Cell towers in our neighborhood will lower our property values.

While DeKalb Schools would initially receive extra revenue, this financial gain would be lost when residents begin to file litigation to prevent cell tower construction or file suit for damages resulting from health problems and property devaluation.

No amount of revenue however is worth sacrificing our children's health for corporate profit.  Cell towers belong on vacant lots, industrial areas, or shopping center lots.  They do not belong on residential or school properties.

We the undersigned residents, standing together and strongly united, oppose the installation of the Cell Tower at Lakeside High School.

Wednesday, May 22, 2013

Cell Towers, Schools, Cities

At GTCO-ATL, we have brought forward a lot of information over the past two years regarding the push to place cell phone towers on our school grounds.  We have uncovered the fact that the initial drive for this revenue generating idea came from the Lakeside High School community, specifically a former board member, Terry Morris, who later became the campaign manager for another former board member, Paul Womack.  Womack placed the cell tower issue on the plate of the Budget, Audit and Finance Committee in 2010 and then acted a chairman in the July 2011 meeting of the school board in which they voted to approve towers for 9 campuses, mostly elementary schools, 2 high schools and 1 comprehensive school for the disabled.

Mr. Womack is a former Republican lobbyist who owns several homes in both DeKalb and Fulton, so it is not really clear which one he actually resides in, but for the school board purpose of running in District 4, he stated his address to be the one in the area between Briarlake Elementary School and Lakeside High School.  The people, he often claimed, asked him to come back after having retired from public service in the late 1980's.  He was a full time school board member for most of the 1980's and late 1970's.  When he stepped down, Terry Morris filled the seat.  When she lost it in a re-election campaign, probably due to the cell tower issue, she helped Womack come back to the board.  But, Morris and her agenda for a cell tower at Lakeside never really went away.

We have often pondered who Mr. Womack considered his constituents or his community as it obviously was not the children.  Education has suffered tremendously during his time on the school board, having served the majority of the 10 year period that SACS now claims was what led to the eventual ousting of the entire board sans Womack and McChesney who were not re-elected.  Their replacements, McMahan and Orson, are still serving their brief, two-year term currently although it was originally expected that they would be ousted along with the rest of the school board.  The state BOE never really explained that one.  They have just moved on, as has most of the county.  Most people are assuming that the education system is on its way  back.  Michael Thurmond just found loads of money and the new board appears to be competent in their new roles and will likely regain the coveted SACS accreditation.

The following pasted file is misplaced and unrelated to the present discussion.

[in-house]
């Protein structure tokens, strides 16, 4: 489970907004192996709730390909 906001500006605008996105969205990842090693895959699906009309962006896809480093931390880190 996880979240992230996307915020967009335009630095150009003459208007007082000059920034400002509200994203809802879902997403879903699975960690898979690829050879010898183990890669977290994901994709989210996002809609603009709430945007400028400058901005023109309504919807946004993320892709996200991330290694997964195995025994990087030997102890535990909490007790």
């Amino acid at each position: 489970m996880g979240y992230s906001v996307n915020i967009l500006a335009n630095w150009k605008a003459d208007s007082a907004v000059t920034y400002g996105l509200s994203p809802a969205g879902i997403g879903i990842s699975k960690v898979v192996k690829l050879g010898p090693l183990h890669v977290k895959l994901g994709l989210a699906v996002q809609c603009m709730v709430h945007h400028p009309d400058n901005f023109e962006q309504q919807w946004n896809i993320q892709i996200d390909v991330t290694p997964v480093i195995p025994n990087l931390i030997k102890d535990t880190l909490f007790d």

But, recently we saw the name Terry Morris pop up again, along with former Superintendent Brad Bryant and it wasn't related to schools or cell towers exactly... or was it?  They were listed as "co-sponsors" of a Lakeside City Fundraiser.   What is Lakeside City?  Well, first you have to start with Lakeside High School, which we have absolutely no problem with and would never say anything negative about with regards to the large majority of people who send their children to high school there.  This is not about education, families or children.  This is an issue about Georgia politics and how nothing is truly sacred if they can find a way to make money off of it.  Lakeside High School "advocates" were behind the drive to get a cell tower for their school, but they were defeated in court because the school is on donated property.  But, still, they are trying again.  Perhaps they found new space near a home or store that they have been allowed to use, but why haven't they complained at all about this two year delay we have been experiencing between the time the school board okay-ed the towers and the time it has taken to build them, still not complete and now with contracts that appear to be void, except for the Lakeside contract.  It is the only one with a question mark over it because it does not have a final T-mobile signature.  AND it was signed by Dr. Walker and Dr. Atkinson, both of whom are not longer serving our county in this regard.